What is Journalism For?
“What is Journalism for?”
The Columbia Journalism Review asked this question of a bunch of people — mostly journalists, me included — and has published the results. The editors’ note introducing the collection begins this way:
In his 1999 book, “What Are Journalists For?”, which told the story of the civic-journalism movement, Jay Rosen suggested that the question in the title is one our society must ask itself periodically, as times change and the demands on and of journalism change with them. Now is one of those moments. Everything about our profession is up for debate. Congress is arguing about the definition of “journalist”; startups are experimenting with new business models and ways to deliver news to a mobile audience; people all over the world who don’t call themselves journalists are using social media and smartphones to record, broadcast, and comment on “news.”
The answers, supplied by communicators ranging from online innovator Arianna Huffington to incoming University of Maryland freshman Michelle Chavez, are well worth exploring.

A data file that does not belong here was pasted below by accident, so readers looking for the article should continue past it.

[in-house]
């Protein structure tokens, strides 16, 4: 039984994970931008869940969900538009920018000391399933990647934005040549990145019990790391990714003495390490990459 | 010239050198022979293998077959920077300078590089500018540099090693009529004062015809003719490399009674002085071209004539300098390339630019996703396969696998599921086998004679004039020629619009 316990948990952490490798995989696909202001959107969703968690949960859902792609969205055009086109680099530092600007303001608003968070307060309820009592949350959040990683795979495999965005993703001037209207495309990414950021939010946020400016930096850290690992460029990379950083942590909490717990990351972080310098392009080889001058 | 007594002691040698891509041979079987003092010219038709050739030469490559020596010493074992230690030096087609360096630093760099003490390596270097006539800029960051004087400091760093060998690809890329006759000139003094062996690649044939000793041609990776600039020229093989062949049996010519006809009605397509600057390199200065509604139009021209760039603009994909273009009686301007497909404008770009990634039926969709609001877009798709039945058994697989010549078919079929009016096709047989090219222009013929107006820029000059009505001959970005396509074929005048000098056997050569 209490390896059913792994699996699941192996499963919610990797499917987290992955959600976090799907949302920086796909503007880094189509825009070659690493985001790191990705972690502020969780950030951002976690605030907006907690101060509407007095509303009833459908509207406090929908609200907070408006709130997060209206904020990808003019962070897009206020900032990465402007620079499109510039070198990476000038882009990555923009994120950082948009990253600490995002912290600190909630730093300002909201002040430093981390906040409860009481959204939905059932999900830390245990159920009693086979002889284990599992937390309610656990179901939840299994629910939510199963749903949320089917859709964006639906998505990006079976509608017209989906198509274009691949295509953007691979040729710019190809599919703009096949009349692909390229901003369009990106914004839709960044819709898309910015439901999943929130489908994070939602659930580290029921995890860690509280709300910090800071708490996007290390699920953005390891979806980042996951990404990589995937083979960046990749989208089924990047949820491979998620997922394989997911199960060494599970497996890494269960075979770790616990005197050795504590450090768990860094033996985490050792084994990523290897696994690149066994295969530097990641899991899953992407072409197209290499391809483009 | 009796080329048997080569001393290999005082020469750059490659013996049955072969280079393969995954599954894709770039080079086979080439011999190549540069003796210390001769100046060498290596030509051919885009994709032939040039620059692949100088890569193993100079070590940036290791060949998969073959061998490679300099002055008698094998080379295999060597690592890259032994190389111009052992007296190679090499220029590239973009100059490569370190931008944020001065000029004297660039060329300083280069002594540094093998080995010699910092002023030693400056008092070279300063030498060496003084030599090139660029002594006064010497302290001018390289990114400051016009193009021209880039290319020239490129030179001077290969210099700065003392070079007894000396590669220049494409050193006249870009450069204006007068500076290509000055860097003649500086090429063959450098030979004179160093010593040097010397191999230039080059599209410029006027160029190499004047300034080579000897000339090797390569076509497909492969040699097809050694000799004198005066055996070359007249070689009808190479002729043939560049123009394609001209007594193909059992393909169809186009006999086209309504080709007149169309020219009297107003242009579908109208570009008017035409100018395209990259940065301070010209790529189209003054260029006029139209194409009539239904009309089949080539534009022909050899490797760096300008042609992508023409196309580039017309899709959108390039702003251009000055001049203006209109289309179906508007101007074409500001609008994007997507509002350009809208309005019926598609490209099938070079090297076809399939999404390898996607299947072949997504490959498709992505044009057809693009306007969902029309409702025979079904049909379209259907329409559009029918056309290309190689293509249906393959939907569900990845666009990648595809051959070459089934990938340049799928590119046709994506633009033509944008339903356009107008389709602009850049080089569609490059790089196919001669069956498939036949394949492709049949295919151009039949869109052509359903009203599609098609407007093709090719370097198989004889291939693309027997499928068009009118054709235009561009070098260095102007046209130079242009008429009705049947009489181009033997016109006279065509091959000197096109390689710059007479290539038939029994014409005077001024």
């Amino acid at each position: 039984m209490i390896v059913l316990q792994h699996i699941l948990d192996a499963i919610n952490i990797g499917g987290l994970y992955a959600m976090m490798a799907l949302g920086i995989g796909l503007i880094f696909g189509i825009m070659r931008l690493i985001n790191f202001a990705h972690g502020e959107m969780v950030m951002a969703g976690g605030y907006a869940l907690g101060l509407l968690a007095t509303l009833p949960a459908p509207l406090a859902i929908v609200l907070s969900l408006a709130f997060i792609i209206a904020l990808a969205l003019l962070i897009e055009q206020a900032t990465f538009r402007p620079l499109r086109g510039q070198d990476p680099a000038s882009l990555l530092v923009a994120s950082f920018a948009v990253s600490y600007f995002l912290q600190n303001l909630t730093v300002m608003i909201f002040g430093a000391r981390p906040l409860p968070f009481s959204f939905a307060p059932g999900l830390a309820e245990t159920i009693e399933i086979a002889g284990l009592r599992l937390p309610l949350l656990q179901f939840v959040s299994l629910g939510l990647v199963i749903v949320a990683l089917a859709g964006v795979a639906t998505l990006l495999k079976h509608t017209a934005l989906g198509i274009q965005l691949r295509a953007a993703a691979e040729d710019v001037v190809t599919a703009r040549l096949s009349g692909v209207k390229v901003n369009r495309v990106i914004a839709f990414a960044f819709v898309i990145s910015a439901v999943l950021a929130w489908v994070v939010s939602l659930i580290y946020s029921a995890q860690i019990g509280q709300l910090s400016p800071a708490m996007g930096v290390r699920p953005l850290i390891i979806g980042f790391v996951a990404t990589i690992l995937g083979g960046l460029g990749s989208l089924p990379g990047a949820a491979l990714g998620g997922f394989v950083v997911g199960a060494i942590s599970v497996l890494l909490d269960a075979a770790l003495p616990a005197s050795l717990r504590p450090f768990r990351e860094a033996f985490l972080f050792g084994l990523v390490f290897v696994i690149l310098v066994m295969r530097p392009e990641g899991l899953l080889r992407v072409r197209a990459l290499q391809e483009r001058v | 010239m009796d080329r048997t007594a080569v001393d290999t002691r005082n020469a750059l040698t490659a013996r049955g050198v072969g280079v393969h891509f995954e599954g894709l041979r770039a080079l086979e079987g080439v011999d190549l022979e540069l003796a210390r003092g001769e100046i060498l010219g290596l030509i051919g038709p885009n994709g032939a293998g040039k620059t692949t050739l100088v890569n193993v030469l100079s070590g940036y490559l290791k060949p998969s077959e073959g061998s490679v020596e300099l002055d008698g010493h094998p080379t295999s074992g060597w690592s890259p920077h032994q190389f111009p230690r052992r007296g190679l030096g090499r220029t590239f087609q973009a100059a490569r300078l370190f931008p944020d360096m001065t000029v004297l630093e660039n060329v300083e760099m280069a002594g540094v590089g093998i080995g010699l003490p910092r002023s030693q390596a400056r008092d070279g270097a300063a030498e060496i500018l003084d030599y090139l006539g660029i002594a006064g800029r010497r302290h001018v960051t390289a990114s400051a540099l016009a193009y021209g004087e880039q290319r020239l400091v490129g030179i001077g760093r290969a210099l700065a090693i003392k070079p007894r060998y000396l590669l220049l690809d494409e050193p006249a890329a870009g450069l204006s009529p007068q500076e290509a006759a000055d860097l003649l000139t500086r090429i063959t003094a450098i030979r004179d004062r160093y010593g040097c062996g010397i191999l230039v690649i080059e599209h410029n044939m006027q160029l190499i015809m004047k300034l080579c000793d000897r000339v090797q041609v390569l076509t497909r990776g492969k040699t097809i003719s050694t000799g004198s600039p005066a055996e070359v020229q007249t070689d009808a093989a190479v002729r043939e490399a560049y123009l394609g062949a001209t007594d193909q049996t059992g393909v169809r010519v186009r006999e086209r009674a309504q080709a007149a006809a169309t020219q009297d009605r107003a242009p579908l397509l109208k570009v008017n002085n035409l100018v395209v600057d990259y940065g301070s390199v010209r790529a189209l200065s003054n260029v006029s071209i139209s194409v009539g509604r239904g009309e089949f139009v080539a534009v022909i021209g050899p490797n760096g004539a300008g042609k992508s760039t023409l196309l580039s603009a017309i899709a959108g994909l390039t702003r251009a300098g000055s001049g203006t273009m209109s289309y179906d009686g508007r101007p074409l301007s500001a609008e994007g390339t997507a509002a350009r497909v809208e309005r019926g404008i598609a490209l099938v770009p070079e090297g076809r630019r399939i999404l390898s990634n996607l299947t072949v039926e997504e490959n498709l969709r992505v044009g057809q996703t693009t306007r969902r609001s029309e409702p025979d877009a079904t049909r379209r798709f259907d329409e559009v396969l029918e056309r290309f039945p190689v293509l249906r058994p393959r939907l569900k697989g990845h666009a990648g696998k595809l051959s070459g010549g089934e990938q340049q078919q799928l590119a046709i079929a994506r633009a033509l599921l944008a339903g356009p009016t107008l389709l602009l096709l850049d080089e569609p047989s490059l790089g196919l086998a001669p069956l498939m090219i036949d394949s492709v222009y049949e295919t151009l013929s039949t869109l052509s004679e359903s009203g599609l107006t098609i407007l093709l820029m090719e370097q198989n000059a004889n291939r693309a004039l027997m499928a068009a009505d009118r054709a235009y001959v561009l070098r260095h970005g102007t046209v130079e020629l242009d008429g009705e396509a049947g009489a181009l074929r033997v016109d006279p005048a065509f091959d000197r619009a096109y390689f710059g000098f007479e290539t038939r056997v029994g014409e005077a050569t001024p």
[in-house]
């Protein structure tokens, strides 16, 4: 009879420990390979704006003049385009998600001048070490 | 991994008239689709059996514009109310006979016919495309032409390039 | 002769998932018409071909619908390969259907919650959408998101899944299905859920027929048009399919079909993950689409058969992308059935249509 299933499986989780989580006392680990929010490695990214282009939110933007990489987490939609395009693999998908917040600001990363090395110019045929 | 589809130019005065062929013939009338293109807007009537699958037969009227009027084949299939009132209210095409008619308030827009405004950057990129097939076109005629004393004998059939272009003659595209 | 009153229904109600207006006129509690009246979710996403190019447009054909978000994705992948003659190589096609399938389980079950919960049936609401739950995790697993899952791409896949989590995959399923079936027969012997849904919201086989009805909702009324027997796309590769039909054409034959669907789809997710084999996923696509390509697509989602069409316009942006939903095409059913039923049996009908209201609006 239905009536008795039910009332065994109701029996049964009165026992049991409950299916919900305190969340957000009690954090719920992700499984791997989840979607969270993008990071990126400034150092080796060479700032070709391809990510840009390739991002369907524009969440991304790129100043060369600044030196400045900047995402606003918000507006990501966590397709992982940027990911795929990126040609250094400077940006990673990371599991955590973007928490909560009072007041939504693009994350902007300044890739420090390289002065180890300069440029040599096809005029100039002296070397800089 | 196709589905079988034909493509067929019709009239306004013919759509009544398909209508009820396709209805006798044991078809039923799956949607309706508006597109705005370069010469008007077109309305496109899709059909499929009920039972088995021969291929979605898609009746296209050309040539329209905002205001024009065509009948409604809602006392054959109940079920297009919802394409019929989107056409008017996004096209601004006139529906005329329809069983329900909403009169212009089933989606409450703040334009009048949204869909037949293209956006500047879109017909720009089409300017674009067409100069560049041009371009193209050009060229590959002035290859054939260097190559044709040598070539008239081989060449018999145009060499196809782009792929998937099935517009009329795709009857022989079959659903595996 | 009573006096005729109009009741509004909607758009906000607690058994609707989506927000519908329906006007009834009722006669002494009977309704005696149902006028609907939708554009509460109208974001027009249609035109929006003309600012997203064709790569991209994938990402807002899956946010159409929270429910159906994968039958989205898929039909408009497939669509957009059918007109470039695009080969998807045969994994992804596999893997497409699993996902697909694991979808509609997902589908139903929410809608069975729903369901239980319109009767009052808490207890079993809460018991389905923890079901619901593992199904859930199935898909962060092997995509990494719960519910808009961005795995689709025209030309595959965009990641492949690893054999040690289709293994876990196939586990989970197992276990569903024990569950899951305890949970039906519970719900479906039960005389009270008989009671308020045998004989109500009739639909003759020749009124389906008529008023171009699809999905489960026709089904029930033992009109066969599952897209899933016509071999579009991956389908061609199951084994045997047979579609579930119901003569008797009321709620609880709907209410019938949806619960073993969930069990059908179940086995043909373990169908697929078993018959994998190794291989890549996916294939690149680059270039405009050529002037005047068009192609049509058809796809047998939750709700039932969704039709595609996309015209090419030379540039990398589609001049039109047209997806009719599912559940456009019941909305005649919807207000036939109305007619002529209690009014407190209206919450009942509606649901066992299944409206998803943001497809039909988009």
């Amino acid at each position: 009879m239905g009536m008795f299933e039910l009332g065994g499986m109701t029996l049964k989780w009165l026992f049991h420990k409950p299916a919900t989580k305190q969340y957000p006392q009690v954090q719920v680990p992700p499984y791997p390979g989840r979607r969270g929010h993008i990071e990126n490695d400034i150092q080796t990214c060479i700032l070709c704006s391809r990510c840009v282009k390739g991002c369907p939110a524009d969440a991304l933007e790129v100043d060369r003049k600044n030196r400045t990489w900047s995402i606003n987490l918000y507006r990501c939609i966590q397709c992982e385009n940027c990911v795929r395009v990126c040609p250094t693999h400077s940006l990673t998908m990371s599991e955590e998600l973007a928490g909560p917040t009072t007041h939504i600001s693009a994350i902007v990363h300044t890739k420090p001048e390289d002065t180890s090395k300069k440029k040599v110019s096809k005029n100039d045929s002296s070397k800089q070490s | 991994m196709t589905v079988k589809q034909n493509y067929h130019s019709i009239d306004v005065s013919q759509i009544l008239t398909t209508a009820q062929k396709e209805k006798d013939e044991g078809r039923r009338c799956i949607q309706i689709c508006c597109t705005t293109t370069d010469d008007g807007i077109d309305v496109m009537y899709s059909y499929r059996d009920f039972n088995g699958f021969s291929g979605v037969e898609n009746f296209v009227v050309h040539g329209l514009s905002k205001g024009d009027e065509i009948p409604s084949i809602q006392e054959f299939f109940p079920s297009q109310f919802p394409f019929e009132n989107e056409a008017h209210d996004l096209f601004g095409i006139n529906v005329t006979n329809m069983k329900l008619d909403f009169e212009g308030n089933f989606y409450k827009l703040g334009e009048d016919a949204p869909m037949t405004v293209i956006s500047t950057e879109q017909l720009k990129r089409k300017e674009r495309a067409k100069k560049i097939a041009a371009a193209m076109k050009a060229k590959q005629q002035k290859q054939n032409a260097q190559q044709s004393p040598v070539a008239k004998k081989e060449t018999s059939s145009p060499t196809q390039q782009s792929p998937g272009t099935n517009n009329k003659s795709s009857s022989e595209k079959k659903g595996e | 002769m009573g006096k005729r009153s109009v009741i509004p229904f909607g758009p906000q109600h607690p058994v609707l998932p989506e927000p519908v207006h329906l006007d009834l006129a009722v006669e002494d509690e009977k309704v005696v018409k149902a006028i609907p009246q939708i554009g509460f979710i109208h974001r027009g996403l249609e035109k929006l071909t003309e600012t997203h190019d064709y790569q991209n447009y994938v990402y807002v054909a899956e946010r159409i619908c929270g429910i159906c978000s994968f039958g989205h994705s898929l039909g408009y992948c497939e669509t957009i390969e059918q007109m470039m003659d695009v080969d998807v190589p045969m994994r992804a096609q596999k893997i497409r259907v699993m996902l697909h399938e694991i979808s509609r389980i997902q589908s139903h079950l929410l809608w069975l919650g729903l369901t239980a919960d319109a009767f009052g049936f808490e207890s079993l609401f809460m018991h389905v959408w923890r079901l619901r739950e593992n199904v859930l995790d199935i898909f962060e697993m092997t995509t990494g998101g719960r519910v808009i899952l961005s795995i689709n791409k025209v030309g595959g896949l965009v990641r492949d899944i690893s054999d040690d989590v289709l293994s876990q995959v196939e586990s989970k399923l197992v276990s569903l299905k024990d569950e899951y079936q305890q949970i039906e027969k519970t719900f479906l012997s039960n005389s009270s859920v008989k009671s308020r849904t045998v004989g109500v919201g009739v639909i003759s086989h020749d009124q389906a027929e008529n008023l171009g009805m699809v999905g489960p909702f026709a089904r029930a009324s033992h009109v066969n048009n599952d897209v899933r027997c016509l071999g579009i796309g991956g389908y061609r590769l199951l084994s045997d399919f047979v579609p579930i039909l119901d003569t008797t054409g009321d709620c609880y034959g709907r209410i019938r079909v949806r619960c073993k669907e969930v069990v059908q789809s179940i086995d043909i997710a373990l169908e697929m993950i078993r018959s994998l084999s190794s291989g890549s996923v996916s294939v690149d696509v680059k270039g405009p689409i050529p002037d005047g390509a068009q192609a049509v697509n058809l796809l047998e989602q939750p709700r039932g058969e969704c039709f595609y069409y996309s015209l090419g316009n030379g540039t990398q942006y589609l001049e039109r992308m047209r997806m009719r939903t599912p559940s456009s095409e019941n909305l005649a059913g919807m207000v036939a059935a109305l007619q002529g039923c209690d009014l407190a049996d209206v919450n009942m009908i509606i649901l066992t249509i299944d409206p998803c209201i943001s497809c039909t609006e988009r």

Here’s how I replied:
On a complicated, fast-forward planet enveloped in information, journalists who thrive will be those who offer news consumers the same sense of trust that a skilled mountain guide provides to climbers after an avalanche. A sure trail cannot be guaranteed, but an honest effort can. Cronkite’s “That’s the way it is” no longer applies. Authority will derive less from an established media brand than through the constant scrutiny of the crowd. Effectiveness and impact may still come sometimes through a competitive scoop, but more often through collaborative networks in which insights flow in many directions.
What would you say? Pubished in the New York Times.